This can be a tough time of year – it’s cold, we’re tired of being tired, senioritis is spreading faster than the flu, and we’re anxiously waiting all those fat (or thin *sad face*) envelopes that may or may not determine our futures. Yikes, totally not freaking out here.

Okay, take three deep breaths because it’s definitely going to be okay. It’s cliche to say that, but we mean it. Senior year will be over (very!) soon and this will have been but a small bump in the road. Plus, it’s actually not so bad and here are things you can do to remember that it’s not so bad.

1. Make the best of it.
This is YOUR time. Enjoy senior year and keep doing your thing. Hobbies, sports, after-school stuff – keep on keepin’ on. Added bonus: if you earn any awards or recognition for doing what you do, that can boost your standing in the application process, just be sure to update the admissions department (see #3)!

2. Be there for each other.
The application process isn’t all rainbows and sprinkles –  it pretty much sucks for everyone. It can be a nerve-wracking process, only made more so by the expectations and pressures from home, peers, the media, and ourselves. Talk to someone. Lend an ear. Just having someone to commiserate with, who gets it, can go a long way.

3. Be cool about contacting the Admissions dept.
Radio silence from colleges is not cool, but sending a thousand emails and voice-messages to the admissions officer is also not cool. Remember that they’re human too, and overloading them only causes delays, or worse, it could hurt your chances. Reasons you SHOULD contact them include:
• You’ve changed your mind
• There’s a new award, honor, promotion, achievement to be added to your application
• There was a communication error, or the admissions office forgot to contact you after they said they would
• Acceptance/rejection notifications have been sent, but you didn’t hear anything

4. Finish strong.
All aboard The S.S. S – Second Semester Seniors — or not. Seriously, this is your last stretch before it’s all over and you can breathe again. Go to class, maintain your grades, and keep up your extra curriculars. Many colleges are interested in how you finish out the year, and some may even change their mind about you if there’s a noticeable drop in grades or attendance.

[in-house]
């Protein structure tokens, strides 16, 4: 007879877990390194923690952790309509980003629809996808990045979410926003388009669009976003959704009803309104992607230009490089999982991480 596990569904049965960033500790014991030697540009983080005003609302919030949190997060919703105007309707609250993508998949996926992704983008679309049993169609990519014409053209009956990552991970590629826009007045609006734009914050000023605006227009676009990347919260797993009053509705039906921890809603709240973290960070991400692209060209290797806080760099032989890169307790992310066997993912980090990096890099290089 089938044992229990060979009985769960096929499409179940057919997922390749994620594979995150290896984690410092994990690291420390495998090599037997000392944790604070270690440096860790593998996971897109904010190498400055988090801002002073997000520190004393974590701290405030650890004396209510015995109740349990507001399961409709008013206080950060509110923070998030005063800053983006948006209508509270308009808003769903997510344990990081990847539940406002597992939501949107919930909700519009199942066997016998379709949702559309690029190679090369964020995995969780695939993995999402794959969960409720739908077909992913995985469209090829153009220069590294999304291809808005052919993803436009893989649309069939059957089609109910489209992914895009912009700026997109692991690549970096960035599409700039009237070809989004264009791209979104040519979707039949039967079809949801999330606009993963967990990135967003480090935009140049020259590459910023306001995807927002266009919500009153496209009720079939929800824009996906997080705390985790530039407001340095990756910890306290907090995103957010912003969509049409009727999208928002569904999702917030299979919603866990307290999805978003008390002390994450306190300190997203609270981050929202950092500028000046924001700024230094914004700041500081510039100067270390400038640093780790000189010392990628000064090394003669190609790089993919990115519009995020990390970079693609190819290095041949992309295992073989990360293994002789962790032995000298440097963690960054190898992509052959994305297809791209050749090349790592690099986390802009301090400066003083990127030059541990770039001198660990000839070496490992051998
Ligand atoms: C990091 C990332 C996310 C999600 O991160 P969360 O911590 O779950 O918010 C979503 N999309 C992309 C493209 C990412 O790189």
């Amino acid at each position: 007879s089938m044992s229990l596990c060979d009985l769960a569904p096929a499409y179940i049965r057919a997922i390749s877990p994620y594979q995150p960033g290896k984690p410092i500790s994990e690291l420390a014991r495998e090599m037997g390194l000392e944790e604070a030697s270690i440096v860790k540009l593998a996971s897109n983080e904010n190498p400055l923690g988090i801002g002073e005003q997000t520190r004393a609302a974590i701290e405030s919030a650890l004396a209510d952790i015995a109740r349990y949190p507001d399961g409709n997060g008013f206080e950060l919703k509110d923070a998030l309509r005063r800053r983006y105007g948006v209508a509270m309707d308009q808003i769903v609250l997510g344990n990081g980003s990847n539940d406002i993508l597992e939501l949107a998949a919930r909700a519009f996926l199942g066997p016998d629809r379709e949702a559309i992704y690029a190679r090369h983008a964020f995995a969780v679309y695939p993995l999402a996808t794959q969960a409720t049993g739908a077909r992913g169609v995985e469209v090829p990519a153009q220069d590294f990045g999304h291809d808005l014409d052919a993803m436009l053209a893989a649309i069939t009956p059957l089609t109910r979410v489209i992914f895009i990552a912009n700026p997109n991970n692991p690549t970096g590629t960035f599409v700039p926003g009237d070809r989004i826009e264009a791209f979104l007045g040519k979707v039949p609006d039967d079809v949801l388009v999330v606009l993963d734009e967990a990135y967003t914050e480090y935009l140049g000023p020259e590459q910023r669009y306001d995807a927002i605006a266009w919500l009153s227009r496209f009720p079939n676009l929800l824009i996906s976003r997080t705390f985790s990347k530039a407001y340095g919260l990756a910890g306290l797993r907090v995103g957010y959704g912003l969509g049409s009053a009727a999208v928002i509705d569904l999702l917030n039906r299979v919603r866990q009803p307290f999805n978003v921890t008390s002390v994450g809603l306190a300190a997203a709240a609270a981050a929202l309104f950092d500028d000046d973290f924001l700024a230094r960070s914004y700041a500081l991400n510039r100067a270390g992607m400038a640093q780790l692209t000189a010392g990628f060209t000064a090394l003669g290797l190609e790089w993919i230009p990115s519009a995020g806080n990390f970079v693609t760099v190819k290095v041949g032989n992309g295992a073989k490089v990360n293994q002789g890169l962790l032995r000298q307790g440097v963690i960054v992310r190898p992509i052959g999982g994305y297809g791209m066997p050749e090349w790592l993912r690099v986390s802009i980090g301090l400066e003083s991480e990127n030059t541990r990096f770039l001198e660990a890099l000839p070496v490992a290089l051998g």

5. Keep your chin up!
We can’t stress this enough, because it’s the truth: your grades, your college apps, acceptances or rejection = NOT THE WHOLE YOU. It’s a data-based process, which simply can’t paint the full picture of who you are and who you might become. Stay confident and remember that wherever you go next there will be new opportunities, and it’s up to you to make the most of them.

6. Prepare for whatever may come.
Hope for the best, prepare for whatever. There’s always the possibility that you won’t be admitted to your first, second, or even back-up school. Or maybe you’ll get accepted to your first-choice school with no offer of financial assistance, but a back-up will offer you a full-ride. Be prepared to make a few tough decisions, and have some fall-back options.

7. What’s in a name?
Surely all those big name schools earned their reputation for good reasons. But that doesn’t mean that the other, not so-well-known schools, aren’t able to provide what you need. Seriously, check this eye-opening advice from Cristiana Quinn, founder of College Admissions Advisors:

“Less than 10% of Fortune 500 CEO’s went to an ivy league. Oprah went to Tennessee State, Warren Buffet went to the University of Nebraska, and Colin Powell went to City College of New York. Michael Dell, Bill Gates and Steve Jobs never even graduated from college. The best college for any student is one where he/she will be happy, feel empowered, and be able to excel as a person and as an academic, period.

8. This is just another fork in the road. 
Honestly, it’s not the end of the world if things don’t go perfectly according to plan. There are many routes to becoming a successful adult – you can start at one school and transfer to another later (check their credits transfer info first!), try a different major (career paths don’t follow straight lines!), or even explore different options such as volunteering abroad for a year. The choices and opportunities are endless – you are not limited to what “everyone else is doing” and you are above the expectations of others. So let out a sigh of relief and enjoy the rest of senior year.